Parents feel the food pinch themselves, Weitzman said. "They cut back on feeding themselves before they cut back on the children's food," he said. "And parents tend to feed the youngest children better."
The findings were published in the November issue of the Archives of Pediatric & Adolescent Medicine.
The problem is likely to grow worse, given the current condition of the economy, Weitzman said. "If the economic downturn persists, both food insecurity and adults smoking are likely to increase," he said, because smoking "is one of the hardest addictions to give up."
One sure way to reduce smoking -- raising the taxes on cigarettes -- has its own dangers, because it's likely to cut even more into the family food budget, Weitzman said.
Two other strategies should be considered, said John F. Banzhaf III, executive director and chief counsel of Action on Smoking and Health, a Washington, D.C.-based advocacy organization.
"The first would be to persuade or even require physicians to report, as the law already requires in suspected child abuse, instances where parents smoke at home in the presence of children, especially children who already have asthma, sinusitis or other conditions which make them especially sensitive and susceptible," Banzhaf said.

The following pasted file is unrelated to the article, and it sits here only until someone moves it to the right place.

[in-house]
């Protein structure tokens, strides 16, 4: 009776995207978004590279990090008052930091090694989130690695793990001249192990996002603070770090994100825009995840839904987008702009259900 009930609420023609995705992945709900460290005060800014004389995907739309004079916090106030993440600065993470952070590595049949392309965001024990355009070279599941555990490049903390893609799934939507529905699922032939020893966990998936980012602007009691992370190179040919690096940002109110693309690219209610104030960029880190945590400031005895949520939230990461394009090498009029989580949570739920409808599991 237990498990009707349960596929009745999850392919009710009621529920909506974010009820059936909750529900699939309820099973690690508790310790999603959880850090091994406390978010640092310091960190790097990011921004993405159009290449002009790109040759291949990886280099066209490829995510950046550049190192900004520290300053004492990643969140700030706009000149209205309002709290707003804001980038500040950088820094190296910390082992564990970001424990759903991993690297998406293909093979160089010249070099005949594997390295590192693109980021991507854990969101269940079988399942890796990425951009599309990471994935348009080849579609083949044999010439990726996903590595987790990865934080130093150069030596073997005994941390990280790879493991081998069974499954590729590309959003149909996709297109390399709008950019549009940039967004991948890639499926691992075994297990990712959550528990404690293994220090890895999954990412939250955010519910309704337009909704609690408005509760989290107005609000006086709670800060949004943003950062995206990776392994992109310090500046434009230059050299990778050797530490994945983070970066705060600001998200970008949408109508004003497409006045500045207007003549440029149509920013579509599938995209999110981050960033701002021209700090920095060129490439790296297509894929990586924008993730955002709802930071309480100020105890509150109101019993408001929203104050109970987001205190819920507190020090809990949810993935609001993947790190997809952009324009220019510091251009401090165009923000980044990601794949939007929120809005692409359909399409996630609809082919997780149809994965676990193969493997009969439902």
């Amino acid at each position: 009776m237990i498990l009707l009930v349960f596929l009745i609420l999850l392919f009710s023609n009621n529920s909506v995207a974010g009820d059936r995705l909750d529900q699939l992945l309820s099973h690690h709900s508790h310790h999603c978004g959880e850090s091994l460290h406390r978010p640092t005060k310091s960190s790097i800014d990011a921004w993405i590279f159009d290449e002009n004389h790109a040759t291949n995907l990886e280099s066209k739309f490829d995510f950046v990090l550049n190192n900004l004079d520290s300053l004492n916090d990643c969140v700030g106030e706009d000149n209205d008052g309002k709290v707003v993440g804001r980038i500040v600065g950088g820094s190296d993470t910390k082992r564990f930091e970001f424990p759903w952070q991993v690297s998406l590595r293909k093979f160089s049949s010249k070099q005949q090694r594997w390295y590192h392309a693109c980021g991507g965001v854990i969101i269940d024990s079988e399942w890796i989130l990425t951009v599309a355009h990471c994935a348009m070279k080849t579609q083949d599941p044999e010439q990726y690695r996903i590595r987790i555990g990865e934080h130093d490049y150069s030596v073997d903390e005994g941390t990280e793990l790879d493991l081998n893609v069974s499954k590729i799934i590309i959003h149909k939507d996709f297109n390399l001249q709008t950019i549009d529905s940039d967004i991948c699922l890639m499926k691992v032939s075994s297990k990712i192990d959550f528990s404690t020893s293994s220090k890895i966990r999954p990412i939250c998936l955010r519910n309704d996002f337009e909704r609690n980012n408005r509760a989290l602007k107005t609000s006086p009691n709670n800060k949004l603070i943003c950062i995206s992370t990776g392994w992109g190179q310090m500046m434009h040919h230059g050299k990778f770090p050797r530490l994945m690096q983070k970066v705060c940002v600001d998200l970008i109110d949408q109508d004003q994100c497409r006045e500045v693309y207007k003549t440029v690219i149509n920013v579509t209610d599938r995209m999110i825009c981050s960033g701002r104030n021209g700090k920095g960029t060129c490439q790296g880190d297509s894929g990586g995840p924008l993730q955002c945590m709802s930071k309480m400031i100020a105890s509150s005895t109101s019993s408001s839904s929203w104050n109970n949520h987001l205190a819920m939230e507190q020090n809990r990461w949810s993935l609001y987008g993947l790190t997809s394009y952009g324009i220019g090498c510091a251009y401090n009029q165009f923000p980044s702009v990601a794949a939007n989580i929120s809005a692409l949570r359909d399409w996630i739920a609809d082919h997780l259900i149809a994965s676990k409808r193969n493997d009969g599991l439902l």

A more aggressive tactic would be to take steps against doctors who do not warn people about the dangers of smoking or provide effective smoking cessation treatment, he said. "One journal article has even gone so far as to suggest that the best, and perhaps the only, way to motivate most of them would be to begin bringing malpractice actions where medical problems results," he added.
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